Arenele Romane is a large outdoor space, generally used for concerts, with a capacity of about 5,000. The next scheduled event is the Romanian leg of the Deftones’ European tour, which is part of Alternative Summer Day, on August 13. Tickets can be purchased from the Eventim network (Germanos, Orange, Vodafone, Domo stores, Humanitas and Carturesti bookshops and online at www.eventim.ro) for RON 90 until July 31, RO 110 between August 1 and 12, and RON 130 on the concert day. Ian Brown will also perform here on September 10.
Address: Carol Park, Cutitul de Argint Street 26
Summer Well Festival @Domeniul Stirbey
After initial rumors of a Stirbey Festival that would bring indie rockers Interpol to Bucharest (the Stirbey name came from the location, Domeniul Stirbey, just outside of Bucharest, in Buftea), the festival’s name has been changed to Summer Well, the dates have been set for August 13 and 14 and the activities and lineup have been finalized. Other top acts who will appear at the festival include Plan B, the Noisettes, Mystery Jets, Graffiti6, Chew Lips, the Raveonettes, The Wombats, Chapel Club and Alex Clare. Buses will run to the venue, and organizers also recommend car pools, since parking spaces are rather limited. Two-day tickets cost RON 99 and are available at easytickets.ro, eventim.ro and from Orange shops.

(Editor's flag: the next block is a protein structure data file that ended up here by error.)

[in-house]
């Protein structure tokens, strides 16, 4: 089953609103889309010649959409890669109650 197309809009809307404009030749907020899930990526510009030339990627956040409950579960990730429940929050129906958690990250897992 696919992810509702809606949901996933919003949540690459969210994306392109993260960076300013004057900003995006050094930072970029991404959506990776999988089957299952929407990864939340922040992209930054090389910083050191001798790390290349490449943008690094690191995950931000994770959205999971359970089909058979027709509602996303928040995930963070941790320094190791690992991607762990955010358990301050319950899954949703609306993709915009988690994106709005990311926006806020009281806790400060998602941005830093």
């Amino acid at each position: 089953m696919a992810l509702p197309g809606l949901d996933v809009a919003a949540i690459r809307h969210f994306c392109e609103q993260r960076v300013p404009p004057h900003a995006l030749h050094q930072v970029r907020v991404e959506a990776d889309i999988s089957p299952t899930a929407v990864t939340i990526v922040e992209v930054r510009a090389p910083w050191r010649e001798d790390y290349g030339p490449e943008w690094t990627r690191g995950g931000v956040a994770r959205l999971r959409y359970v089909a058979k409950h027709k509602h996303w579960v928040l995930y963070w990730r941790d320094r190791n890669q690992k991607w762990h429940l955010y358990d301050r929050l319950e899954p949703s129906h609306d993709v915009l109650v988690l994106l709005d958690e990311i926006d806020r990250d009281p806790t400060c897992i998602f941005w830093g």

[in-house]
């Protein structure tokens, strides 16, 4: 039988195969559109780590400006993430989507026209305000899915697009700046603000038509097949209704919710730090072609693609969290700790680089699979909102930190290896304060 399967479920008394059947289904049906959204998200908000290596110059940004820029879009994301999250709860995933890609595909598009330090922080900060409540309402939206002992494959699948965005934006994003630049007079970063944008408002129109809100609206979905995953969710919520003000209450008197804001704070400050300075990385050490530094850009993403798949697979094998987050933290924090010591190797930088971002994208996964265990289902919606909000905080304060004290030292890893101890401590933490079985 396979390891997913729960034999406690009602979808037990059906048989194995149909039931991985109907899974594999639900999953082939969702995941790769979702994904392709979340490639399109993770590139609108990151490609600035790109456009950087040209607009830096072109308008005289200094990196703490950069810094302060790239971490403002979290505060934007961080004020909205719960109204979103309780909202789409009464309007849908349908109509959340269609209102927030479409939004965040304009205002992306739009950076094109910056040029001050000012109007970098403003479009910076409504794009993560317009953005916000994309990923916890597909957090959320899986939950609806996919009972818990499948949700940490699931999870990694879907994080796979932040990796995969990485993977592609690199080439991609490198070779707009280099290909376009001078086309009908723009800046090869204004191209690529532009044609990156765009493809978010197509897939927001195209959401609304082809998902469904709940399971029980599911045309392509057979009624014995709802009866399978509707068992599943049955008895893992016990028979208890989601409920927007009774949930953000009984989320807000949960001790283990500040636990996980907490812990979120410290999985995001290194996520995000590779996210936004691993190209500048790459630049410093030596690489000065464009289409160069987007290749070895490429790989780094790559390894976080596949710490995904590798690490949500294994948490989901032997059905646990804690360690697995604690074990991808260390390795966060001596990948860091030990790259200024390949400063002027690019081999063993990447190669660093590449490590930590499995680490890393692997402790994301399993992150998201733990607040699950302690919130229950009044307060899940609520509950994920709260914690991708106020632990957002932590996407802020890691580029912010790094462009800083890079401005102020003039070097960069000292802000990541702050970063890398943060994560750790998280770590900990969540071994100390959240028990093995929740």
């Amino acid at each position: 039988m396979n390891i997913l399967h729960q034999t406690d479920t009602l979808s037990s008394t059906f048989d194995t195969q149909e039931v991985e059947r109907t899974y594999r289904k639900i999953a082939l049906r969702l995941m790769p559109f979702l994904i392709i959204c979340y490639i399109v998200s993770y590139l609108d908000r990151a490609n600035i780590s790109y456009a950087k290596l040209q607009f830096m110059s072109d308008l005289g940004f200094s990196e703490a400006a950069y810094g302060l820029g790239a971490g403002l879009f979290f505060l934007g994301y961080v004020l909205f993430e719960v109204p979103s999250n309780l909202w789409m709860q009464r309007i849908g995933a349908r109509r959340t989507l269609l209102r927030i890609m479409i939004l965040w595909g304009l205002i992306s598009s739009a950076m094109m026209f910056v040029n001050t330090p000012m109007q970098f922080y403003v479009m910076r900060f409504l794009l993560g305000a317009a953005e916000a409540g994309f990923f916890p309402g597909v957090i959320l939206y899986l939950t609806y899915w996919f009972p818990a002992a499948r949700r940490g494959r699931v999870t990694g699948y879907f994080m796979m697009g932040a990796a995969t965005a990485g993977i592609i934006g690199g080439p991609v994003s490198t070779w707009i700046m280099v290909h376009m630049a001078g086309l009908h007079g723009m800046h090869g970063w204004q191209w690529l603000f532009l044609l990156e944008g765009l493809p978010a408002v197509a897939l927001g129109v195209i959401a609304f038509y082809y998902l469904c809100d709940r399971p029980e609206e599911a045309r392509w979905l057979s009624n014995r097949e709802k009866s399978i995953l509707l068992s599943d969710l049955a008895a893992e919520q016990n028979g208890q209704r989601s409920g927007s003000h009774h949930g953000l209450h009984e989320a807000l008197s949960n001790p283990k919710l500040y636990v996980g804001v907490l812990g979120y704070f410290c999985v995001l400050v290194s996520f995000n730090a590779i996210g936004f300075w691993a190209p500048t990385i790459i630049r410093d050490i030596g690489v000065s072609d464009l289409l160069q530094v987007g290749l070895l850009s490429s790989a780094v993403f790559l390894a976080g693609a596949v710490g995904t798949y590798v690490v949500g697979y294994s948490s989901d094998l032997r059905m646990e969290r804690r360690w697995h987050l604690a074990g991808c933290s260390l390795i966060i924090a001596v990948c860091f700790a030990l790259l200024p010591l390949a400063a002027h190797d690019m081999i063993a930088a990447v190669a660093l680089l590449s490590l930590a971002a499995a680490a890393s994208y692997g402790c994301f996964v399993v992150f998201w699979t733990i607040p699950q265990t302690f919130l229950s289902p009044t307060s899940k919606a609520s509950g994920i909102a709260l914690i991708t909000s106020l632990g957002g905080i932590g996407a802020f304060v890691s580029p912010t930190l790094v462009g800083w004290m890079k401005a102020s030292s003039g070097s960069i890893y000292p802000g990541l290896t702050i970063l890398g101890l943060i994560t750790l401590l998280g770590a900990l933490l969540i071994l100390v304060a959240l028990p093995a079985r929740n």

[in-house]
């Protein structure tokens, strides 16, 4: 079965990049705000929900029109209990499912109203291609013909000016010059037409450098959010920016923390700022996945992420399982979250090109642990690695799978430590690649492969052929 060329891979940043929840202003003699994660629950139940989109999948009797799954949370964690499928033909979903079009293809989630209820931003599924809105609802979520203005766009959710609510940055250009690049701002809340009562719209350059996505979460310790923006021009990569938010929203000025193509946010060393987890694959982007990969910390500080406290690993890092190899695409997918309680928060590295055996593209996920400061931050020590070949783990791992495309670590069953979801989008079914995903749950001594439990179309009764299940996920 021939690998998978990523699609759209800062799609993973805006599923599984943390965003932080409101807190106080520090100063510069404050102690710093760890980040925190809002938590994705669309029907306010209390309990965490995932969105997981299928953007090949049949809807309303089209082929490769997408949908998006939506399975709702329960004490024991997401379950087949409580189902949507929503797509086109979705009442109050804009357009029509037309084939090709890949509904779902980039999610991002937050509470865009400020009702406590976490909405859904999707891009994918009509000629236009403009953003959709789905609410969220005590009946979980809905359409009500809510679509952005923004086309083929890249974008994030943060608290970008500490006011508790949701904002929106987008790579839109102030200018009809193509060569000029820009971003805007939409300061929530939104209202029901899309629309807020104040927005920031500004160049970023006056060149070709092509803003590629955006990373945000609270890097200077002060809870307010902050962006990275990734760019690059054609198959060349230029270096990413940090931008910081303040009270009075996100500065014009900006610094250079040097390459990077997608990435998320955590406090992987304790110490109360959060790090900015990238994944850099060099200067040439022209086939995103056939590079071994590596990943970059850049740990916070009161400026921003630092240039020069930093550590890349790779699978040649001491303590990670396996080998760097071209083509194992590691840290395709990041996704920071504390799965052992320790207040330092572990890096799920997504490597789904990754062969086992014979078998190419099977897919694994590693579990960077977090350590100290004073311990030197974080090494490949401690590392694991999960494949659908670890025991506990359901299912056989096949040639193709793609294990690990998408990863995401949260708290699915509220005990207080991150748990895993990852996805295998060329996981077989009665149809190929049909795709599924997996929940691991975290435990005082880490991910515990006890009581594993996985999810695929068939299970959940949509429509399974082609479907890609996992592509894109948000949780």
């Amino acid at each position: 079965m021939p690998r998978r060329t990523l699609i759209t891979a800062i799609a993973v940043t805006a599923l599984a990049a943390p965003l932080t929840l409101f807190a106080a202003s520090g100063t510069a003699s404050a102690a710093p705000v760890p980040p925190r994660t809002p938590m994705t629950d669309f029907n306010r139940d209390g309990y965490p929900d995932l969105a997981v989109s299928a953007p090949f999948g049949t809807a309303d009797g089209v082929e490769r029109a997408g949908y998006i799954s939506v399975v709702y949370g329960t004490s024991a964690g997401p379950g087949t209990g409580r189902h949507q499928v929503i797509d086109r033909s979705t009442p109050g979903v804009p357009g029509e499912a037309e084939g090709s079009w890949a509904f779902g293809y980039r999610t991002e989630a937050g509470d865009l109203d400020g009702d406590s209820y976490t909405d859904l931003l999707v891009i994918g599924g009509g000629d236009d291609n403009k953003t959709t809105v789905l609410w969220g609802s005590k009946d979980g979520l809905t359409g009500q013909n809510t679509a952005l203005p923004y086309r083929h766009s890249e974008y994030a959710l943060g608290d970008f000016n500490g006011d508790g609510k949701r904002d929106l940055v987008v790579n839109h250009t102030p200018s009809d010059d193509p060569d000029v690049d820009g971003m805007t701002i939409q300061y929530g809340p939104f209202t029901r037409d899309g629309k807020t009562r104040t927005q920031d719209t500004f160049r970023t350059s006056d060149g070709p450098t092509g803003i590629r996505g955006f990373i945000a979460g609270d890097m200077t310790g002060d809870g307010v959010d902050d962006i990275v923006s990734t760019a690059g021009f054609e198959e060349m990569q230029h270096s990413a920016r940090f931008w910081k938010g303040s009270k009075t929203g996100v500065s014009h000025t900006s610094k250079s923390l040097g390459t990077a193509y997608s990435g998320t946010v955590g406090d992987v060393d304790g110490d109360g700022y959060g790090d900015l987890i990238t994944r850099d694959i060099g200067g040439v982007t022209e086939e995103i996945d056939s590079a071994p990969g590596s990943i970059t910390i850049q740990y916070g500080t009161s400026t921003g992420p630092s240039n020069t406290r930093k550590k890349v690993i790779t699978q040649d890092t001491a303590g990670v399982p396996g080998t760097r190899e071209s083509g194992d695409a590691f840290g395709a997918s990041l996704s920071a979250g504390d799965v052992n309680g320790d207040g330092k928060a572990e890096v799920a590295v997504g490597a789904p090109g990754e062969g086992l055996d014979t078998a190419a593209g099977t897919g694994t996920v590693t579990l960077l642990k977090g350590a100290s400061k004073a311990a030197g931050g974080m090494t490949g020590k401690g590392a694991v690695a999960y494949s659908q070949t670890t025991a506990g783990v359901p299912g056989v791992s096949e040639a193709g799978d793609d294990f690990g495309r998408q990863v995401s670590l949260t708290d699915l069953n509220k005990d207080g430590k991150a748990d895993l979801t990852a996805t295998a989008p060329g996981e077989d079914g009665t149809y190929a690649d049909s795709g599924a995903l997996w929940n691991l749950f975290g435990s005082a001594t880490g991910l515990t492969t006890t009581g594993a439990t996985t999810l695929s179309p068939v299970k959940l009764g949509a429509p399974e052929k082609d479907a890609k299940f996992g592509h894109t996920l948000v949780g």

Address: Stirbey Voda 36, Buftea, Ilfov county, Romania;
Information: 0374 055 593 (for the Stirbey Property); for festival information, see: www.summerwell.ro.
When it’s summer in the city, the ubiquitous sun drives many to gather at overcrowded pools, where the atmosphere can be too suffocating to cool down. Waterpark is a pollution free area, despite the jet noises in the background (it’s near the airport). However, bathing there is relaxing if you overlook the details. Some 27 water slides, 4,000 sun-beds and numerous facilities prove that sunbathing is big business. If lying in the sun is not you cup of tea, you can play table tennis, beach volleyball or beach football while an artist entertains the visitors.
Address: Calea Bucuresti 255A, near Otopeni Airport
How to get there:
RATB: 783 express bus from Unirii Square to Otopeni Airport (ICSIM station)
Car: Off the Bucharest-Ploiesti road:
Adults: Mon-Fri: RON 30, w/e: RON 50
Children under 1.40m tall: Mon-Fri: RON 15, w/e: RON 25